Possible?

I am new to this board so thanks for any help in advance. I have no experience with Arduino, but have been researching and reading tutorials and message boards for a while now. I have a project where I need to control possibly 2 or 3 motors, solenoid, force sensor, and motion sensor (or proximity sensor). It will also have to have two switches. Is this to much for the Arduino or can I make it work?

With your limited amount of info, it doesn't sound like the Arduino would lack for I/O pins in order to use those parts; but you need to supply more information about what you are trying to do (ie, do the motors need to rotate both ways? Do they need speed control? Does the Arduino need to keep track of their position? Etc - among other possible questions)...

Thanks for the quick reply. I am working on a project where we are sorting different materials. The first switch would be needed to start everything (on switch). Then a motor would need to be activated to drive a belt that would feed these materials to the next stage. Once the 1st material leaves the belt, a sensor would detect that and stop the motor. If the motor could back up for a sec after that, it would be good, but can be done without. In the next step, the material will fall into two, separated metal plates. If the material is metal, it will close a circuit between these two plates (2nd switch). The solenoid will then allow one of the plates to pivot, dropping the material into the 3rd step. Here a force sensor (edited into the first post) would measure the weight. The value is not important here, just a comparison between 2 different types of material. After this is done, based on the information collected from the circuit switch and the weight, the material will be sorted into a specific container, by the 2nd motor. The last motor will have to be able to be controlled.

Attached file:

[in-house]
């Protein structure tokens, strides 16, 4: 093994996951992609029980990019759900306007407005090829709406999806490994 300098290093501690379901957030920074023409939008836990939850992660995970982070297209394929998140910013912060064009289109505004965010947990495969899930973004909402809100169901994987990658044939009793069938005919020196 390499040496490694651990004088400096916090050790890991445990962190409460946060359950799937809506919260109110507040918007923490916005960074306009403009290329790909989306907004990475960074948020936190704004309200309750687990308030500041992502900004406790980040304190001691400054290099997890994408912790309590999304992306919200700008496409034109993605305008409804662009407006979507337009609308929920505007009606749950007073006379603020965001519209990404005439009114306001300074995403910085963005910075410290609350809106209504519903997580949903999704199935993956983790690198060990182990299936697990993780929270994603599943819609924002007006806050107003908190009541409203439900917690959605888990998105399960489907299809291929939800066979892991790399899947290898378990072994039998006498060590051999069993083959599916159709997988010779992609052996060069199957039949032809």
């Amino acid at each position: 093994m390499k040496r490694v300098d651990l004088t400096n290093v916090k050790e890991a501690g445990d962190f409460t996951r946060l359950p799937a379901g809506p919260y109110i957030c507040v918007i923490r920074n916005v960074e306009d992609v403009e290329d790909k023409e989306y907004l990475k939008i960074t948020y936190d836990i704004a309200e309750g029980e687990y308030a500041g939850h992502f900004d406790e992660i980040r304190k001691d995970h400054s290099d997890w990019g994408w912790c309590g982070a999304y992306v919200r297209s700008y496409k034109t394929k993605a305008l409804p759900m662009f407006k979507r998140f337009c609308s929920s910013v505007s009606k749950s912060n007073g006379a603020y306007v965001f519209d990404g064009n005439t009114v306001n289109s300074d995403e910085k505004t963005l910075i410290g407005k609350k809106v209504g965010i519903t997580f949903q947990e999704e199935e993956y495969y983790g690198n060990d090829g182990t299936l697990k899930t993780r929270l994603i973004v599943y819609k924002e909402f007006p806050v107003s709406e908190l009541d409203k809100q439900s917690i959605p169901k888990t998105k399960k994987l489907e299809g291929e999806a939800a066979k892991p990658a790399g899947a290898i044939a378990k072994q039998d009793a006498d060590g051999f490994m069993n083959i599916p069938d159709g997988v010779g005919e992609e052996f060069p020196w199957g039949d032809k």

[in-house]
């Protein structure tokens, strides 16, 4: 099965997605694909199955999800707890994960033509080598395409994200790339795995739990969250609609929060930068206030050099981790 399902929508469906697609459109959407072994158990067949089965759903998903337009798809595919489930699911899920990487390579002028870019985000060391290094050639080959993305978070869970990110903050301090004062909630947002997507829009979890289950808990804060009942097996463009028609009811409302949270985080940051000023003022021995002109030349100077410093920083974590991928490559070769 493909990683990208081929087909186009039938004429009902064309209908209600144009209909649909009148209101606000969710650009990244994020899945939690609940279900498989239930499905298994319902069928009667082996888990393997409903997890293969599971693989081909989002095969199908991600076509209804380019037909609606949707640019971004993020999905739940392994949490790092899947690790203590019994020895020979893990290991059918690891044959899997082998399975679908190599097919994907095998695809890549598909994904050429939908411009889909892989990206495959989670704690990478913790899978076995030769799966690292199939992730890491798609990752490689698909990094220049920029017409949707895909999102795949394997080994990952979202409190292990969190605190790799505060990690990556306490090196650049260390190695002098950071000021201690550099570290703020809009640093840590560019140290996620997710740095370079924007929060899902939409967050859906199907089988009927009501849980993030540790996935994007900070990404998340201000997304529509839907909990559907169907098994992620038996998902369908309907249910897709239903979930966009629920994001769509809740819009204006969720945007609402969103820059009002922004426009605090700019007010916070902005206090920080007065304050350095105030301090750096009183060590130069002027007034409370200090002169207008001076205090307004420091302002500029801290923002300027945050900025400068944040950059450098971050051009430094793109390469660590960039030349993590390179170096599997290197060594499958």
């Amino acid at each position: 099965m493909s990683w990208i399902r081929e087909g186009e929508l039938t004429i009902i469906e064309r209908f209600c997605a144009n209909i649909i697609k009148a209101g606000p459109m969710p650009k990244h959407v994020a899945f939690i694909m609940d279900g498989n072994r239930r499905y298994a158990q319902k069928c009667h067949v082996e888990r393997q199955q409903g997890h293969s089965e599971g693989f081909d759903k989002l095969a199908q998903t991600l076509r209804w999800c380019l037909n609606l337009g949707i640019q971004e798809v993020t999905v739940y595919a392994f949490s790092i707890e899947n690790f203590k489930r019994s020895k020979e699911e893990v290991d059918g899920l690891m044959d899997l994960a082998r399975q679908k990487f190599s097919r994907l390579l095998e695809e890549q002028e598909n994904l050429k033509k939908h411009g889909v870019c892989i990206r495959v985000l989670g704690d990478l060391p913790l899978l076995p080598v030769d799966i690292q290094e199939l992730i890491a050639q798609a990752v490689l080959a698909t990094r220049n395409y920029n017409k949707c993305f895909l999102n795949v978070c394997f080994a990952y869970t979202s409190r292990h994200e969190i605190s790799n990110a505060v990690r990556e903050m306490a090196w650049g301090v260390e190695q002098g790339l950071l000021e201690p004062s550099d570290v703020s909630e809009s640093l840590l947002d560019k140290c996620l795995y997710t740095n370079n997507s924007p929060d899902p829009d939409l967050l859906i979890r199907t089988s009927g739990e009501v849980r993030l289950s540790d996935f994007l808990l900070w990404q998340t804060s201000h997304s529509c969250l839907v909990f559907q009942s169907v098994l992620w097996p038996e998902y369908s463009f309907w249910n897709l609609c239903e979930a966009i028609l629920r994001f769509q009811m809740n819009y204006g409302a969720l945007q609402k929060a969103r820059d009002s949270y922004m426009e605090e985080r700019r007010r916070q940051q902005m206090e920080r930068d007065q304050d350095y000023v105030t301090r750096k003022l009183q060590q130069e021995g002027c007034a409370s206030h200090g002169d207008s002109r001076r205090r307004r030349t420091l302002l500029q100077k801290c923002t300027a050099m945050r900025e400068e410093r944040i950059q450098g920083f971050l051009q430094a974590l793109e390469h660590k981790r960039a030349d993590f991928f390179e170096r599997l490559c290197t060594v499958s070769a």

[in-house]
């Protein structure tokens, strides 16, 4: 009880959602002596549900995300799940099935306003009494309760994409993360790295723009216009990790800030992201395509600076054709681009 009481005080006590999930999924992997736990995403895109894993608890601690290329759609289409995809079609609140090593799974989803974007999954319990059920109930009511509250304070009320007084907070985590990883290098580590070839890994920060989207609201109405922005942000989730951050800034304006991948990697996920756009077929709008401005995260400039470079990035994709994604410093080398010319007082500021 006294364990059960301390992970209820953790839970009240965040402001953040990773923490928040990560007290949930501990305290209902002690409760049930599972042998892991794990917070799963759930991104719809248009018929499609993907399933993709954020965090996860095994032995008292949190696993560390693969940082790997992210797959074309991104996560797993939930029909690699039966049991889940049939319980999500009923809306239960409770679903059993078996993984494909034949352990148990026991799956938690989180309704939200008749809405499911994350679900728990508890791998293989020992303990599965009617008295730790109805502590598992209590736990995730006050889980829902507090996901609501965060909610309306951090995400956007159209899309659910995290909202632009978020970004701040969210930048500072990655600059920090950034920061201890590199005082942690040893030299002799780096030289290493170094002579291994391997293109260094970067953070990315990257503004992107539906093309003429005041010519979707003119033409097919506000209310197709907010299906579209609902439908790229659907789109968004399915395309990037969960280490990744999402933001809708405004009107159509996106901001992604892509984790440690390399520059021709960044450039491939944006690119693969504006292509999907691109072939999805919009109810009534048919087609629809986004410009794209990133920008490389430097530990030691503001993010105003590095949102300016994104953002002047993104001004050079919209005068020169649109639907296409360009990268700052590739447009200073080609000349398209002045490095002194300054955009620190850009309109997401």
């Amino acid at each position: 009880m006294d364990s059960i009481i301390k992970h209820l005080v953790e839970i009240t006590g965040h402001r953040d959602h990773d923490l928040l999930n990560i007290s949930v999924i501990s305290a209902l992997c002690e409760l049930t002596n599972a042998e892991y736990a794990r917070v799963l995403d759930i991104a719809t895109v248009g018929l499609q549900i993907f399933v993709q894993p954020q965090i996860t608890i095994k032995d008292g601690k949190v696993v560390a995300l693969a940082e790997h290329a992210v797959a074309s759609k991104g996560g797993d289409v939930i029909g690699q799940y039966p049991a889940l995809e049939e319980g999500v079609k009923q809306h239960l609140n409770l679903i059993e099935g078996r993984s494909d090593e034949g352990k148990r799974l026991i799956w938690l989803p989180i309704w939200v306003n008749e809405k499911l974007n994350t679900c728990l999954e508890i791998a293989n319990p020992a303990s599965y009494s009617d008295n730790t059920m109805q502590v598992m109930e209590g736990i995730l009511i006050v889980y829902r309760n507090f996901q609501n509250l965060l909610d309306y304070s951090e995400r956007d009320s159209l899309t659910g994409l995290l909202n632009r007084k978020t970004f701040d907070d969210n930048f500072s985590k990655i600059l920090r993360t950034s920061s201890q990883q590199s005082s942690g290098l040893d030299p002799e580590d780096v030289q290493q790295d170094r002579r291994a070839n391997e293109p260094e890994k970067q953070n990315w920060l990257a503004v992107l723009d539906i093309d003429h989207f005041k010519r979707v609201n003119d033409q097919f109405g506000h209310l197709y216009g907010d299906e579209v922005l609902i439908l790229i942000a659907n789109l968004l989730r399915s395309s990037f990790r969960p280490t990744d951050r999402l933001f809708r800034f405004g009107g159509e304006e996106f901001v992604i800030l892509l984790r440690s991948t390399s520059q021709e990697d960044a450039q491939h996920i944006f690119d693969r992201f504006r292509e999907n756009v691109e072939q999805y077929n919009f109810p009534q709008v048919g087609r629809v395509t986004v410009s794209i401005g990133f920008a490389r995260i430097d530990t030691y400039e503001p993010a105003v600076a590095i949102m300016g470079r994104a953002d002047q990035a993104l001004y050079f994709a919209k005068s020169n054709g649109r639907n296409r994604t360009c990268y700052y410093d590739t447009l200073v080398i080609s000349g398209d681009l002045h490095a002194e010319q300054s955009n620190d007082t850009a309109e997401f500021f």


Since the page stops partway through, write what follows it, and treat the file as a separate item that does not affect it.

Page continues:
An Arduino with a motor shield will take care of all your needs, if the motors are DC motors. The motor shield handles the forward and backwards motion and speed of the motors, requiring only 4 pins.

That leaves at least 7 digital pins and 6 analog pins for the switches and sensors, and 3rd motor, if needed.